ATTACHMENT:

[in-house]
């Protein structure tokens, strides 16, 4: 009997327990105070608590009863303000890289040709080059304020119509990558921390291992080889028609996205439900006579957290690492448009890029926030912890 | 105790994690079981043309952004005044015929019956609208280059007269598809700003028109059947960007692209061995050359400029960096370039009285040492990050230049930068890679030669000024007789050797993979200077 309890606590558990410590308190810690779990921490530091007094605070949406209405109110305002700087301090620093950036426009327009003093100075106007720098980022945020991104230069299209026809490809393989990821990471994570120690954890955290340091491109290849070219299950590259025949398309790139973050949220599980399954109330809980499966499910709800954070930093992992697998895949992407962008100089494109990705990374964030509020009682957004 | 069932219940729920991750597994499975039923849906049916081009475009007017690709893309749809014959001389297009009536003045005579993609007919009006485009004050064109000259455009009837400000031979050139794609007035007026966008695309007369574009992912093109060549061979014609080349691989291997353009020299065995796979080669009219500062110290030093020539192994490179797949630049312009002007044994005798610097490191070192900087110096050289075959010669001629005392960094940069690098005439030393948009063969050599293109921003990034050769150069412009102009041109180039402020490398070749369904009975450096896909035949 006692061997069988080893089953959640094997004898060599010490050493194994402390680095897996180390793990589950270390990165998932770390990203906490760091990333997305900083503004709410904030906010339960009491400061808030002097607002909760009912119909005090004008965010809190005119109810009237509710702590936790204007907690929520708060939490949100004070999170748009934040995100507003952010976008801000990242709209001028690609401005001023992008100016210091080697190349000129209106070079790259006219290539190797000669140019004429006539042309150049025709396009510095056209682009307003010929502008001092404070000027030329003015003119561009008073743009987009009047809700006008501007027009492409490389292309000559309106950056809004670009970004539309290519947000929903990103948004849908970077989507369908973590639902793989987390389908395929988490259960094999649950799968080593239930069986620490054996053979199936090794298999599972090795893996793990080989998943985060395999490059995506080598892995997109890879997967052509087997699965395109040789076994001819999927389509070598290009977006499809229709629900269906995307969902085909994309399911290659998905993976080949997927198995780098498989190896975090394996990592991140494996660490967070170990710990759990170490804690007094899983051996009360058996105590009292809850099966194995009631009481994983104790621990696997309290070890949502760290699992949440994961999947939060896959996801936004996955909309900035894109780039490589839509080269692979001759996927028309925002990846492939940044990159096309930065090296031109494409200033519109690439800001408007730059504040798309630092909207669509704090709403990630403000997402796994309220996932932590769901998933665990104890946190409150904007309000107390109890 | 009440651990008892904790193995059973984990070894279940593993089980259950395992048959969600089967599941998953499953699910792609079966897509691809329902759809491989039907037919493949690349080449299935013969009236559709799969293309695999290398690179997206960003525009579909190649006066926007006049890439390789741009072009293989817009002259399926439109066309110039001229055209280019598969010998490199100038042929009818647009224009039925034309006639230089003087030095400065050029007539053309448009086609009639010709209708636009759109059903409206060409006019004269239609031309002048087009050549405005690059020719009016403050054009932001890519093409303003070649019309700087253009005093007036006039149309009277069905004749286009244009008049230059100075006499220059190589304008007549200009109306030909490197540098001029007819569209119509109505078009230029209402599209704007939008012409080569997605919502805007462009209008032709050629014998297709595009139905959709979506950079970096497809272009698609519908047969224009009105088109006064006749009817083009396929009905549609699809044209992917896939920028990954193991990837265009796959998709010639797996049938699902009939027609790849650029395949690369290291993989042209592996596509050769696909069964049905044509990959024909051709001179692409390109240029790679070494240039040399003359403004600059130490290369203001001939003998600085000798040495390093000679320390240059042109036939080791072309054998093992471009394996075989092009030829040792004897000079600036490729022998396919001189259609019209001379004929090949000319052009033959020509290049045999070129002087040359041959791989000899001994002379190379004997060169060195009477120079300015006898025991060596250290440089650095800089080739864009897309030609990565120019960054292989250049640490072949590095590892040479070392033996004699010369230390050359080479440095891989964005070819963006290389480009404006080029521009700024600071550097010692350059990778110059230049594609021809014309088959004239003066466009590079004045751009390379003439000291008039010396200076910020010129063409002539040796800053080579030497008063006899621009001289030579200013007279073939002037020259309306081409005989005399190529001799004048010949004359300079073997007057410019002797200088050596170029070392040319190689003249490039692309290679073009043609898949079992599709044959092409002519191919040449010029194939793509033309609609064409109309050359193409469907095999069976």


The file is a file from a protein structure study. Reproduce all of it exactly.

[in-house]
């Protein structure tokens, strides 16, 4: 009997327990105070608590009863303000890289040709080059304020119509990558921390291992080889028609996205439900006579957290690492448009890029926030912890 | 105790994690079981043309952004005044015929019956609208280059007269598809700003028109059947960007692209061995050359400029960096370039009285040492990050230049930068890679030669000024007789050797993979200077 309890606590558990410590308190810690779990921490530091007094605070949406209405109110305002700087301090620093950036426009327009003093100075106007720098980022945020991104230069299209026809490809393989990821990471994570120690954890955290340091491109290849070219299950590259025949398309790139973050949220599980399954109330809980499966499910709800954070930093992992697998895949992407962008100089494109990705990374964030509020009682957004 | 069932219940729920991750597994499975039923849906049916081009475009007017690709893309749809014959001389297009009536003045005579993609007919009006485009004050064109000259455009009837400000031979050139794609007035007026966008695309007369574009992912093109060549061979014609080349691989291997353009020299065995796979080669009219500062110290030093020539192994490179797949630049312009002007044994005798610097490191070192900087110096050289075959010669001629005392960094940069690098005439030393948009063969050599293109921003990034050769150069412009102009041109180039402020490398070749369904009975450096896909035949 006692061997069988080893089953959640094997004898060599010490050493194994402390680095897996180390793990589950270390990165998932770390990203906490760091990333997305900083503004709410904030906010339960009491400061808030002097607002909760009912119909005090004008965010809190005119109810009237509710702590936790204007907690929520708060939490949100004070999170748009934040995100507003952010976008801000990242709209001028690609401005001023992008100016210091080697190349000129209106070079790259006219290539190797000669140019004429006539042309150049025709396009510095056209682009307003010929502008001092404070000027030329003015003119561009008073743009987009009047809700006008501007027009492409490389292309000559309106950056809004670009970004539309290519947000929903990103948004849908970077989507369908973590639902793989987390389908395929988490259960094999649950799968080593239930069986620490054996053979199936090794298999599972090795893996793990080989998943985060395999490059995506080598892995997109890879997967052509087997699965395109040789076994001819999927389509070598290009977006499809229709629900269906995307969902085909994309399911290659998905993976080949997927198995780098498989190896975090394996990592991140494996660490967070170990710990759990170490804690007094899983051996009360058996105590009292809850099966194995009631009481994983104790621990696997309290070890949502760290699992949440994961999947939060896959996801936004996955909309900035894109780039490589839509080269692979001759996927028309925002990846492939940044990159096309930065090296031109494409200033519109690439800001408007730059504040798309630092909207669509704090709403990630403000997402796994309220996932932590769901998933665990104890946190409150904007309000107390109890 | 009440651990008892904790193995059973984990070894279940593993089980259950395992048959969600089967599941998953499953699910792609079966897509691809329902759809491989039907037919493949690349080449299935013969009236559709799969293309695999290398690179997206960003525009579909190649006066926007006049890439390789741009072009293989817009002259399926439109066309110039001229055209280019598969010998490199100038042929009818647009224009039925034309006639230089003087030095400065050029007539053309448009086609009639010709209708636009759109059903409206060409006019004269239609031309002048087009050549405005690059020719009016403050054009932001890519093409303003070649019309700087253009005093007036006039149309009277069905004749286009244009008049230059100075006499220059190589304008007549200009109306030909490197540098001029007819569209119509109505078009230029209402599209704007939008012409080569997605919502805007462009209008032709050629014998297709595009139905959709979506950079970096497809272009698609519908047969224009009105088109006064006749009817083009396929009905549609699809044209992917896939920028990954193991990837265009796959998709010639797996049938699902009939027609790849650029395949690369290291993989042209592996596509050769696909069964049905044509990959024909051709001179692409390109240029790679070494240039040399003359403004600059130490290369203001001939003998600085000798040495390093000679320390240059042109036939080791072309054998093992471009394996075989092009030829040792004897000079600036490729022998396919001189259609019209001379004929090949000319052009033959020509290049045999070129002087040359041959791989000899001994002379190379004997060169060195009477120079300015006898025991060596250290440089650095800089080739864009897309030609990565120019960054292989250049640490072949590095590892040479070392033996004699010369230390050359080479440095891989964005070819963006290389480009404006080029521009700024600071550097010692350059990778110059230049594609021809014309088959004239003066466009590079004045751009390379003439000291008039010396200076910020010129063409002539040796800053080579030497008063006899621009001289030579200013007279073939002037020259309306081409005989005399190529001799004048010949004359300079073997007057410019002797200088050596170029070392040319190689003249490039692309290679073009043609898949079992599709044959092409002519191919040449010029194939793509033309609609064409109309050359193409469907095999069976």